For a short time in the summer of 1979, the band toured as a six piece using the name The Mainliners, but the lineup changed again in late 1979, when they drafted Shelly (a.k.a. Jan Lynch), who had been touring with Hank Locklin and her band Startime. Shelly reverted to her real name, and Jan and the Mainliners took to the road.

As of writing, we are unsure when (or if) the Mainliners finally called it quits. However, good news for die hard fans is that they are back after nearly 30 years as Big Tom and the Mainliners. Sadly Cyril McKevitt, the band's trombone player for all those years passed away suddenly on 15th September, 2009, just two days after completing the band's 2009 tour.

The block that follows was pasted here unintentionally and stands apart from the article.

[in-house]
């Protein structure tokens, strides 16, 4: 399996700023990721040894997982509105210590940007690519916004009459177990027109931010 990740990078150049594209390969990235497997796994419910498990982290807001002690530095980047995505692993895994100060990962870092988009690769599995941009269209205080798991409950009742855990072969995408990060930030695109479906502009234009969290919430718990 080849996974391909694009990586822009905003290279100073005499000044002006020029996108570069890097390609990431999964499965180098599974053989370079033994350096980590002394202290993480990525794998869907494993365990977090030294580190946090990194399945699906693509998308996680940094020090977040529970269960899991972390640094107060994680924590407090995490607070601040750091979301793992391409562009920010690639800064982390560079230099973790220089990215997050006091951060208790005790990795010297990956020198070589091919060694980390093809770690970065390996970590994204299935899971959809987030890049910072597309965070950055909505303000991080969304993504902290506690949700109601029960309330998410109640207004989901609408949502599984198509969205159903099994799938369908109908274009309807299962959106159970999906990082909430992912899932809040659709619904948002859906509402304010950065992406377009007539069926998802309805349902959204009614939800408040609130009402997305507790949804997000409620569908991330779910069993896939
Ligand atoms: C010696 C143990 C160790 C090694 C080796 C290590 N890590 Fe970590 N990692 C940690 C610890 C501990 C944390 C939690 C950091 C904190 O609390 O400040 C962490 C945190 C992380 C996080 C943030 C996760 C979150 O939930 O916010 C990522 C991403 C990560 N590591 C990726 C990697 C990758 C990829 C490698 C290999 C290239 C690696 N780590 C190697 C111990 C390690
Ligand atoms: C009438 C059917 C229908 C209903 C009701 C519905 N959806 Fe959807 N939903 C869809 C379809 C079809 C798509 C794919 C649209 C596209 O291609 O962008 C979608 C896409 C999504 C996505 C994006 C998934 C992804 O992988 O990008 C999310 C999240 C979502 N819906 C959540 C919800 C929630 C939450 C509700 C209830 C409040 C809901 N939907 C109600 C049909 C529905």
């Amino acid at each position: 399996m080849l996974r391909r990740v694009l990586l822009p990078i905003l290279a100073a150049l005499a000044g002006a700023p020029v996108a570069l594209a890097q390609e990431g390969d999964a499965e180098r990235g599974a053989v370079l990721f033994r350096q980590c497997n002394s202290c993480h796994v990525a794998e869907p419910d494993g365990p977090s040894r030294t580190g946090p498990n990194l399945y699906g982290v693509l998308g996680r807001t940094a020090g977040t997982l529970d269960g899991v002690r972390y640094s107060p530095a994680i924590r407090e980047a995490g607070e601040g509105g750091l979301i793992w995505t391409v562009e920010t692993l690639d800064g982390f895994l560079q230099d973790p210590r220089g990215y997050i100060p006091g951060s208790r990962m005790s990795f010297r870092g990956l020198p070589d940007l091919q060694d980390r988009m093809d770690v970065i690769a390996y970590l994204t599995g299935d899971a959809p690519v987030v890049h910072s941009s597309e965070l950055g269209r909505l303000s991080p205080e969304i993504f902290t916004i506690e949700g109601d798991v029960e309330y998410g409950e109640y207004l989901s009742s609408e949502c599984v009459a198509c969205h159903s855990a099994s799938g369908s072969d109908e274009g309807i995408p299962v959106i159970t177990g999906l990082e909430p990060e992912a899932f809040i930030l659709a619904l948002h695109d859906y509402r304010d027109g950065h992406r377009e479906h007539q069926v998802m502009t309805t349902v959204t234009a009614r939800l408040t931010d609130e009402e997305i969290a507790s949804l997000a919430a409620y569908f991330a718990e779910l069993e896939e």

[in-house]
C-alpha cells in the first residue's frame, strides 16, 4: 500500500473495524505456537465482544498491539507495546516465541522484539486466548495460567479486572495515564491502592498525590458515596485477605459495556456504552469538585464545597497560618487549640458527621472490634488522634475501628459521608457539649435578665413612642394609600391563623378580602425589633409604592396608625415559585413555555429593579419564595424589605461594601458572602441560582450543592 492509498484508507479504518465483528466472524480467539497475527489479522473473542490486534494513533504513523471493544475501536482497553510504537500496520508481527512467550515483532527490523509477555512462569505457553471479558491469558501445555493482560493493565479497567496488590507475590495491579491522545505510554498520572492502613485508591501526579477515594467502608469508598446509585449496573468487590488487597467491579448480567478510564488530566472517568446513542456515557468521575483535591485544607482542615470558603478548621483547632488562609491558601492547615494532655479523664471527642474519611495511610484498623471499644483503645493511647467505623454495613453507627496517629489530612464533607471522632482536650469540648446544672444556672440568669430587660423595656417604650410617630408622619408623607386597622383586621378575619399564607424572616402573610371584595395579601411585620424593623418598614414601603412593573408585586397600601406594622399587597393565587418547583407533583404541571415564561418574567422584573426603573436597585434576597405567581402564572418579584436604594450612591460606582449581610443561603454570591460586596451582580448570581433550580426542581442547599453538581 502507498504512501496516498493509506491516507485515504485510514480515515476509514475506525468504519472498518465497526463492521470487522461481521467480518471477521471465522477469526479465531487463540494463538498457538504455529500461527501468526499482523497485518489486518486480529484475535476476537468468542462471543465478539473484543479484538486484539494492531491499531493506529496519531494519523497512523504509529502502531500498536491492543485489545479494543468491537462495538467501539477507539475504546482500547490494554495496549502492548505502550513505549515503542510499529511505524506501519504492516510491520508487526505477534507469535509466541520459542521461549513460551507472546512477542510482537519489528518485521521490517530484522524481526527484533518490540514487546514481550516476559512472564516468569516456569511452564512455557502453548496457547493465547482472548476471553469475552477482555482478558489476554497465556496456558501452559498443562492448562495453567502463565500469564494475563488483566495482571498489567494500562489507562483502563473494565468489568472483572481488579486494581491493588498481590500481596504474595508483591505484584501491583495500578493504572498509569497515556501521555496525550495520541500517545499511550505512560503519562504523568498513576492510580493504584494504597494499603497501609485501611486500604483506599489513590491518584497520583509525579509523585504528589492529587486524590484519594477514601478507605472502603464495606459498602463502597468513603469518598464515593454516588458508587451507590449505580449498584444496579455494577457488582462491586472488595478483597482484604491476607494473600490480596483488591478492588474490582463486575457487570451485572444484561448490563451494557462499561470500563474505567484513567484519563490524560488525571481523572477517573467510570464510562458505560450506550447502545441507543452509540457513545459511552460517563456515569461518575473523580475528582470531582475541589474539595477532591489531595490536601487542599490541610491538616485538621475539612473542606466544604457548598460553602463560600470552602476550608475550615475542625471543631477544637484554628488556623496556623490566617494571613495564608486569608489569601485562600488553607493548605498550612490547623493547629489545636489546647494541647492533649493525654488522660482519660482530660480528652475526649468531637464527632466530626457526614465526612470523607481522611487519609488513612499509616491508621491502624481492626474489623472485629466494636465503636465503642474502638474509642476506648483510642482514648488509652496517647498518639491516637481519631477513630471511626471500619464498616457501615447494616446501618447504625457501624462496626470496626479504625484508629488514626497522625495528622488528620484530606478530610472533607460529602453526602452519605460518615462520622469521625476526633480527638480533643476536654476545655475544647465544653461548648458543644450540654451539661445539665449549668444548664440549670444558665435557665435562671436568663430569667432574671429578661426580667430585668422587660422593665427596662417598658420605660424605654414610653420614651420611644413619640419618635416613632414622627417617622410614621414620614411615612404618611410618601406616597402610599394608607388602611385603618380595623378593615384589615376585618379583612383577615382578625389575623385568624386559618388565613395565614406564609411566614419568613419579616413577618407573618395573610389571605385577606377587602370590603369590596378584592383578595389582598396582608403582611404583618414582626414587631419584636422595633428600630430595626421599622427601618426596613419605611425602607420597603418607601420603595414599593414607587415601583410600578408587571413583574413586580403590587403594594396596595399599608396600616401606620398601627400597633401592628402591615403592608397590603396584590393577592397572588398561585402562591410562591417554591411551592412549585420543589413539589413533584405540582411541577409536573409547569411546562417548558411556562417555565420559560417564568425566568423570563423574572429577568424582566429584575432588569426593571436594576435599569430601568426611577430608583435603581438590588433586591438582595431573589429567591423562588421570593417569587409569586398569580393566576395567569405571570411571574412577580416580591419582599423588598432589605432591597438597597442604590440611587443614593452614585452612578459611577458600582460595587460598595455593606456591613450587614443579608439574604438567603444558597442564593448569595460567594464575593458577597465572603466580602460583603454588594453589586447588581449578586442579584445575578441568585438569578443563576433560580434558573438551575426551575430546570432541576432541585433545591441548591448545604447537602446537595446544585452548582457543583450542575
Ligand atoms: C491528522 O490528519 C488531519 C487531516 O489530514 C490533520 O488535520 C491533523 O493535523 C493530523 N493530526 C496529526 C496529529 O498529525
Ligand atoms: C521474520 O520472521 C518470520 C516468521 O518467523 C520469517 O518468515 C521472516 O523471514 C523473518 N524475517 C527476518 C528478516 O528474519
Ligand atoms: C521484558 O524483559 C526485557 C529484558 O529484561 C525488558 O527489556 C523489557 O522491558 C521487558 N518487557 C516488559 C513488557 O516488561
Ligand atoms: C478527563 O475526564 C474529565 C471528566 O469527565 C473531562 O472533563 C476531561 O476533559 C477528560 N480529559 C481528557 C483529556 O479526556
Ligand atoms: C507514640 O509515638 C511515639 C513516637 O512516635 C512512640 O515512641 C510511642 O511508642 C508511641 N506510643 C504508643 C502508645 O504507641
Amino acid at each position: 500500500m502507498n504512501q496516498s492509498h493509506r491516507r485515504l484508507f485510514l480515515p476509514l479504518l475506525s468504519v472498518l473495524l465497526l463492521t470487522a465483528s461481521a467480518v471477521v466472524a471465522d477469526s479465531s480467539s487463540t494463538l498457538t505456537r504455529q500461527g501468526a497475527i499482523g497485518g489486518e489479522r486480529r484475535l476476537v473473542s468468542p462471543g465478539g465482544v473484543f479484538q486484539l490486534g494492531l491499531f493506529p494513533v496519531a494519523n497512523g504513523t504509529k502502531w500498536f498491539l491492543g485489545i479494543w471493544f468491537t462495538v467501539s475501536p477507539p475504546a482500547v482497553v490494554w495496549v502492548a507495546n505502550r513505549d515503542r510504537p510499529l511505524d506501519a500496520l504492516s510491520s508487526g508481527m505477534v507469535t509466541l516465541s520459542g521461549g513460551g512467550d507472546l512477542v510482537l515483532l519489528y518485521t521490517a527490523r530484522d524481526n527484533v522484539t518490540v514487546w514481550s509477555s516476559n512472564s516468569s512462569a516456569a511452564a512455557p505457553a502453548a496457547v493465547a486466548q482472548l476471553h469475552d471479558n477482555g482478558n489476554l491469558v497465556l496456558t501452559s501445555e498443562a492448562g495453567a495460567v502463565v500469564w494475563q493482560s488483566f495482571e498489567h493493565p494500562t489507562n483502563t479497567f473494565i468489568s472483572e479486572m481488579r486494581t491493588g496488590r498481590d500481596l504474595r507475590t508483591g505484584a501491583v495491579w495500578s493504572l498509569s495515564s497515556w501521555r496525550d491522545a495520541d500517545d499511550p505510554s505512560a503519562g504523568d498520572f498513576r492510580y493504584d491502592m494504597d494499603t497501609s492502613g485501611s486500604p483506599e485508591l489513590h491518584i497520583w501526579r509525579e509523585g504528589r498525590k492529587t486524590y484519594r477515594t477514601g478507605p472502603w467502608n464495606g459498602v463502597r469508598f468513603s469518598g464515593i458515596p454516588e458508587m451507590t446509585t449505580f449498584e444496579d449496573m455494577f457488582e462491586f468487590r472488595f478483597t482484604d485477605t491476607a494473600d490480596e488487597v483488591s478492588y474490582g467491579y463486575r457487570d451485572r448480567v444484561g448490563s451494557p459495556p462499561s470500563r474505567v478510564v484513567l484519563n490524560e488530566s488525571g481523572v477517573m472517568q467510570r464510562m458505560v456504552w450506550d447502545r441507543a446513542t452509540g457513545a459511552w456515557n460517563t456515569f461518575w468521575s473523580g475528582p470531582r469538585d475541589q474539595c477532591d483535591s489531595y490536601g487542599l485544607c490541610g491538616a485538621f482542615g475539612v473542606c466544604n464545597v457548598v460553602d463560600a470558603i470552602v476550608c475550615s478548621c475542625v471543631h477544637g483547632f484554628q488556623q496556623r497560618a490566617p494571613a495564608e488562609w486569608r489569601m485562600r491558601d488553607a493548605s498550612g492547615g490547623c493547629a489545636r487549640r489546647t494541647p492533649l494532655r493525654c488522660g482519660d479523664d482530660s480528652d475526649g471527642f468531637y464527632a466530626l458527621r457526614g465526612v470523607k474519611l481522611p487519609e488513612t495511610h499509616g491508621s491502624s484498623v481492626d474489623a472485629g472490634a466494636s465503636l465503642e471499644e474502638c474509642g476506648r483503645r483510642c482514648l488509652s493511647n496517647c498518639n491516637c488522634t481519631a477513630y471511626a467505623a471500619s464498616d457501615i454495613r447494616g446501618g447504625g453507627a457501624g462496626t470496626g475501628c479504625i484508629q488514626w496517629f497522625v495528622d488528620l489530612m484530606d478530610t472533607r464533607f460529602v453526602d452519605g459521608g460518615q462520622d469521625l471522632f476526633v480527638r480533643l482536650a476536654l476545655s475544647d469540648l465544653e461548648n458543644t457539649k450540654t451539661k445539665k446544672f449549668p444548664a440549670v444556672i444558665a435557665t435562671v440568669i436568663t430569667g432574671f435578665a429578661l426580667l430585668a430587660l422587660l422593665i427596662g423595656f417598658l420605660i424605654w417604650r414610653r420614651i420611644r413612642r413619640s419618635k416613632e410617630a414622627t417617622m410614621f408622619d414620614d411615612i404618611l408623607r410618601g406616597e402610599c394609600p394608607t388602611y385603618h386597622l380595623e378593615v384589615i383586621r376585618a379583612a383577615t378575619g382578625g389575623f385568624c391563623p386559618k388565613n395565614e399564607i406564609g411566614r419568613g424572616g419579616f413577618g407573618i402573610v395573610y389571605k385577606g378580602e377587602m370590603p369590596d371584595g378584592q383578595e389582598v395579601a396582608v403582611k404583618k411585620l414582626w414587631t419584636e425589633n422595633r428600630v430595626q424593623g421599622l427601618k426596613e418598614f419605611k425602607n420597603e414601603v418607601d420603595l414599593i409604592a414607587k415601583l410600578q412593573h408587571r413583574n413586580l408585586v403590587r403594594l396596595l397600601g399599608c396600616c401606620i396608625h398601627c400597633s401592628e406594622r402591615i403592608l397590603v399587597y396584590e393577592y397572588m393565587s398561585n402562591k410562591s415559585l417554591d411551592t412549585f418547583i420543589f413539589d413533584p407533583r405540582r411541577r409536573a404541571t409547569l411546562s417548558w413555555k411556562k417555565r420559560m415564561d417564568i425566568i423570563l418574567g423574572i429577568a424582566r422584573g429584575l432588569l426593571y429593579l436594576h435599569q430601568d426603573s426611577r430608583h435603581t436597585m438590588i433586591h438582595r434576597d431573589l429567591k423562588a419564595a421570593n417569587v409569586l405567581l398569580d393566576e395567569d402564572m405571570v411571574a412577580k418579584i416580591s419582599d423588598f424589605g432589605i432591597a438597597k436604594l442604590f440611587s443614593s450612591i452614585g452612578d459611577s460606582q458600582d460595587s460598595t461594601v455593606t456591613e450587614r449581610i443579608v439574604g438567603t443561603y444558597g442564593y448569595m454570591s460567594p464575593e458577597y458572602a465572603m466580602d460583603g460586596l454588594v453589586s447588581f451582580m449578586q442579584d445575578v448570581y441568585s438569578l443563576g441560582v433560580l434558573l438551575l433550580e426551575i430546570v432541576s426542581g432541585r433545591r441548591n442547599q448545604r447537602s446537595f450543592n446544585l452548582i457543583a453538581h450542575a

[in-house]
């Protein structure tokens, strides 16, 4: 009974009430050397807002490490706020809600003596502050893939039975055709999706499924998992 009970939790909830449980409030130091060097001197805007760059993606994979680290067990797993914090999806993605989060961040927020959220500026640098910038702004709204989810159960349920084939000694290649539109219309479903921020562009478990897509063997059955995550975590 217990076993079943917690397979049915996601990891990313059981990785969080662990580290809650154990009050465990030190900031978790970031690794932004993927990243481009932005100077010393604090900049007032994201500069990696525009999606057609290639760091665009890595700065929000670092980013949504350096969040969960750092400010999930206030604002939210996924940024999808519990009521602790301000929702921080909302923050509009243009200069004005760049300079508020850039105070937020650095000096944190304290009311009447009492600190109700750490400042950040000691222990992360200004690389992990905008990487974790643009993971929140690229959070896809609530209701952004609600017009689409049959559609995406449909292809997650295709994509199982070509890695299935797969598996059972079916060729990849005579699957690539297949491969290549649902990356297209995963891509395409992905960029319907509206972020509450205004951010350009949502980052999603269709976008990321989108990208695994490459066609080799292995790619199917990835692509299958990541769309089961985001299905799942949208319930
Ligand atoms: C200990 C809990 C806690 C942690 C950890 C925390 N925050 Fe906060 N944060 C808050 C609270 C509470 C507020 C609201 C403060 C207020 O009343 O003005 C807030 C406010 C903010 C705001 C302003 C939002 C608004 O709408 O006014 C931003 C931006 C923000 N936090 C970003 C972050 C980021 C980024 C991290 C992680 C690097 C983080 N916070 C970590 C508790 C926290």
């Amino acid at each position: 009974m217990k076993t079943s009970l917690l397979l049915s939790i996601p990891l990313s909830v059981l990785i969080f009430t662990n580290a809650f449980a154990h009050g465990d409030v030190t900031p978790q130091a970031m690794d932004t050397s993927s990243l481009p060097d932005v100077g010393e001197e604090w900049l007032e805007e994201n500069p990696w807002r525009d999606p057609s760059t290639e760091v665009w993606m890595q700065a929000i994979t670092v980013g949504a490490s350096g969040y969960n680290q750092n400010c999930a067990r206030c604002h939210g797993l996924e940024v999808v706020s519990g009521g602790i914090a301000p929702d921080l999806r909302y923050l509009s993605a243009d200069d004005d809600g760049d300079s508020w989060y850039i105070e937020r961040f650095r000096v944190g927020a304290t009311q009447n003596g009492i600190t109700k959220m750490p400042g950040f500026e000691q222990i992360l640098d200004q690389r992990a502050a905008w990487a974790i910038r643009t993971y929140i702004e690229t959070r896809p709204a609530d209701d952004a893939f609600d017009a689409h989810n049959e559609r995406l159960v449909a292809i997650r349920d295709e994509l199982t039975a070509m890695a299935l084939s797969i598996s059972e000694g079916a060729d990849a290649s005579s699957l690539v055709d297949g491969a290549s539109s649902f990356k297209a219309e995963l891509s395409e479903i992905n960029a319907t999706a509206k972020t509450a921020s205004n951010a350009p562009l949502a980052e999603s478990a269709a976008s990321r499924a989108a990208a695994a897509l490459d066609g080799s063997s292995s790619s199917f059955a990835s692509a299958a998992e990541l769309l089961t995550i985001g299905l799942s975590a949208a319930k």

The story opf the Mainliners still continues as of 2013. Although Tom has had some health scares in the past few years, the band continues to tour, although on a sporadic basis and remains one of Ireland's top drawing live acts still packing them into dancehalls and hotel ballrooms across the country. 

Photo Gallery

Click on thumbnails for full image

Mighty Mainliners - late 1960's

Mighty Mainliners - late 1960's Mighty Mainliners Showband Mainliners Showband Mainliners Showband
Mainliners Showband Mainliners Showband Mainliners Showband Mainliners - early 1970's

Mainliners - early 70's.

Big Tom and the Mainliners  - 1968

Mainliners - early 70's.

Big Tom & The Mainliners Big Tom & The Mainliners Big Tom & The Mainliners
Big Tom & The Mainliners Big Tom & The Mainliners Big Tom & The Mainliners Big Tom and the Mainliners Big Tom & The Mainliners